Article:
Budget 2021: View of Canada’s defence spending needs a wider lens
Douglas Roche wrote in the influential Hill Times on April 16, 2021 that several studies have shown that more jobs are created from expenditures on education, health care, and clean energy than from the same amount spent on defence.
John Ivison, a columnist for the National Post, is dangerously wrong when he asserts that Canada “should increase, not reduce” military spending in next week’s budget to counter new threats in the world.
His April 13 column made the case that, because Iran is reactivating its nuclear program, Russia is gathering forces on the Ukraine border, and China is intimidating Taiwan, Canada needs to boost its present defence budget of $21.9-billion.
I don’t know Ivison, and I frequently find his columns perceptive of the Ottawa political scene. So I am certainly not attacking him personally here. But the kind of shop-worn thinking he’s now reflecting—that more military spending is the cure to threats in the world—has got to be debunked.
Is he serious when he suggests another billion or so injected into Canada’s military budget would be a productive contribution to peace? Doesn’t he realize that the real problems Canada is facing revolve around the COVID-19 global crisis, climate change, and strengthening international systems so they can respond to the overwhelming migration challenge mounted by millions of vulnerable people?
Ivison should pay more attention to the new report of the U.S. National Intelligence Council, which said that climate change, disease, financial crises, and technology disruptions are at the top of the list of new global challenges.
Ivison’s thinking is locked in the tentacles of the military-industrial complex, whose only answer to every problem is more guns. That is not what Canada should stand for.
Of course, I should not direct my ire only at Ivison. It is Chrystia Freeland who is responsible for giving credence to the idea that Canada’s defence spending must increase. In a 2017 speech in Parliament, when she was foreign minister, she praised “military power in defence of our principles and our alliances.” The next day, the government presented a new defence policy laying out a plan to increase the defence budget by 70 per cent over the next decade, thus giving muscle to its declaration that the military are an “indispensable tool” of Canada’s foreign policy.
Canada already spends 20 times more on its military than diplomacy. The country’s current defence budget is programmed to rise to $32-billion by 2027, far outstripping any other department’s growth. The government’s plan to spend $553-billion on defence in the next 20 years, much of this to buy 88 fighter jets and 15 warships, dwarfs our contribution to sustainable development.
A wholly new moment of opportunity has opened up for Canada. Transferring even a portion of money from arms to development is not only morally the right thing to do—the economic payoff is immensely higher. Several studies have shown that more jobs are created from expenditures on education, health care, and clean energy than from the same amount spent on defence.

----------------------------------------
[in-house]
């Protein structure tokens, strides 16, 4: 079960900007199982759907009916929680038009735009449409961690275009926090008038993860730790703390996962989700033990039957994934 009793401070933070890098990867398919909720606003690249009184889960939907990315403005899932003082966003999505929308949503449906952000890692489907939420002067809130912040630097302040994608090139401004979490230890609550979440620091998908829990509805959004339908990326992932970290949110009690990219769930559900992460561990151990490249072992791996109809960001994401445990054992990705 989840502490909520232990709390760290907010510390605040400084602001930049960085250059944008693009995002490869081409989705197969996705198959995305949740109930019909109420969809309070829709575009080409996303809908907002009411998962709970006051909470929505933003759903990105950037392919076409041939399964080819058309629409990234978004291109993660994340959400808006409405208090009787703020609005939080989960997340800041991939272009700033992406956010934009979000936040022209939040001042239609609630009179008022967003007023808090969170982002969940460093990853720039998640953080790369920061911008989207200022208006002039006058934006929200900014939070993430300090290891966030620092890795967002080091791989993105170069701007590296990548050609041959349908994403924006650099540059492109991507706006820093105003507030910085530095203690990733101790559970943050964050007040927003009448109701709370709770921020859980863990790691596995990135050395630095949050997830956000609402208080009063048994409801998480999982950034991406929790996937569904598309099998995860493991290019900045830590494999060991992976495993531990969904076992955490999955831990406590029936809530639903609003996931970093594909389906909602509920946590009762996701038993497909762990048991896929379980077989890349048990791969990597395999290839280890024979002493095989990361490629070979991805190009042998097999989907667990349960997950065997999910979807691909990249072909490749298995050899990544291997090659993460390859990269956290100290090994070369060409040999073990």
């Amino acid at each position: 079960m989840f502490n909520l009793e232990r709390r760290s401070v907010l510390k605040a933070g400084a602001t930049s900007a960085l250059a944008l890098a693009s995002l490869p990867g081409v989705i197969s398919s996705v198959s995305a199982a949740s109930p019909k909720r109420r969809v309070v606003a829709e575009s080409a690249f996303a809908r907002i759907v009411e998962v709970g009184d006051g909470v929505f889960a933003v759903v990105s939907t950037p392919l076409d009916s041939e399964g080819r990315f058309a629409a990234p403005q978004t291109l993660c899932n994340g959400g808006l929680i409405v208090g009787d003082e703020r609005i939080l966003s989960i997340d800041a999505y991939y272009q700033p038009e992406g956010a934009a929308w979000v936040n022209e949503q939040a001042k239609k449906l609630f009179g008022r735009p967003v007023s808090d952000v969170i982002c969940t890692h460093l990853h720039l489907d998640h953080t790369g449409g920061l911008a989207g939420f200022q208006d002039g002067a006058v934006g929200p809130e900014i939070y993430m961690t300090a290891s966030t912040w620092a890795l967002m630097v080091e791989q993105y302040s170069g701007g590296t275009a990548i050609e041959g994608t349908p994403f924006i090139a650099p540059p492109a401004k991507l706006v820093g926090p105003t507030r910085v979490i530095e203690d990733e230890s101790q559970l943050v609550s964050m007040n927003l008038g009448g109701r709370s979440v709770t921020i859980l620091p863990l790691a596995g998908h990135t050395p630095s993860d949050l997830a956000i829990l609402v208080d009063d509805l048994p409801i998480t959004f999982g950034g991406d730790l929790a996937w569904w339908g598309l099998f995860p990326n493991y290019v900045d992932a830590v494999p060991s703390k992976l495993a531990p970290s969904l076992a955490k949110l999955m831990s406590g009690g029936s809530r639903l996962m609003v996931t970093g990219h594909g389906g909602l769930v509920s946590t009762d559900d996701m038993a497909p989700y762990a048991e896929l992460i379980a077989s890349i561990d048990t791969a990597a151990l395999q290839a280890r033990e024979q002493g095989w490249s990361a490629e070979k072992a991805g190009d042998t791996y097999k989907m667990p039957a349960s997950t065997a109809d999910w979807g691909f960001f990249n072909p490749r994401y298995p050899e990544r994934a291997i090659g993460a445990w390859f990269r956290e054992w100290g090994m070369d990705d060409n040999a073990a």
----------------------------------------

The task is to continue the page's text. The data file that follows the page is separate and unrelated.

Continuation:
Canada would by no means be a lone ranger in such efforts. Dozens of states want to move in this direction. Aligning with Ireland, Norway, Germany, Mexico, and Costa Rica, to name but a few progressive states, would be the basis of a new coalition for a new social contract. The Alliance for Multilateralism, founded by Germany and France in 2019 to stabilize the rule-based international order, has already shown that forward-minded countries want to work together in a new way.
As a respected middle power, Canada can command attention and provide leadership in the multilateral fora by speaking up—provided it has a clear and credible message. That message should be to move, in a phased manner, public funding from militarism to human development. This central idea must inform the government’s approach to meeting the global challenge of the coronavirus. A 10 per cent cut in military budgets across the world would free up $190-billion a year in extra funding for human needs. Canada could lead the way by devoting 10 per cent of its military budget, which would amount to about $2-billion, to the Sustainable Development Goals.
We’ll see on Monday, when Freeland presents her budget, how much of the new thinking about human security has seeped into the government’s plans. Meanwhile, Mr. Ivison, could you please widen the angle of your vision. (This article was published a few days prior to the federal budget being released on April 19, 2021)
Douglas Roche is a former senator and former Canadian ambassador for Disarmament. His latest book is Recovery: Peace Prospects in the Biden Era.
2 replies added
Simple, because Canada has no serious and effective federal infrastructure for international peace building and therefore defaults to the military as the cornerstone of foreign policy. If the resort to military intervention is to be a last resort, according to the laws of armed conflict, then where are the mandated and robust alternatives to truly make this so? Where is a federal department or agency of peacebuilding?
Thank you for this article. I agree with everything stated and worry about the military attitude dominating everything. We should get out of Nato and get on with helping the Earth heal.
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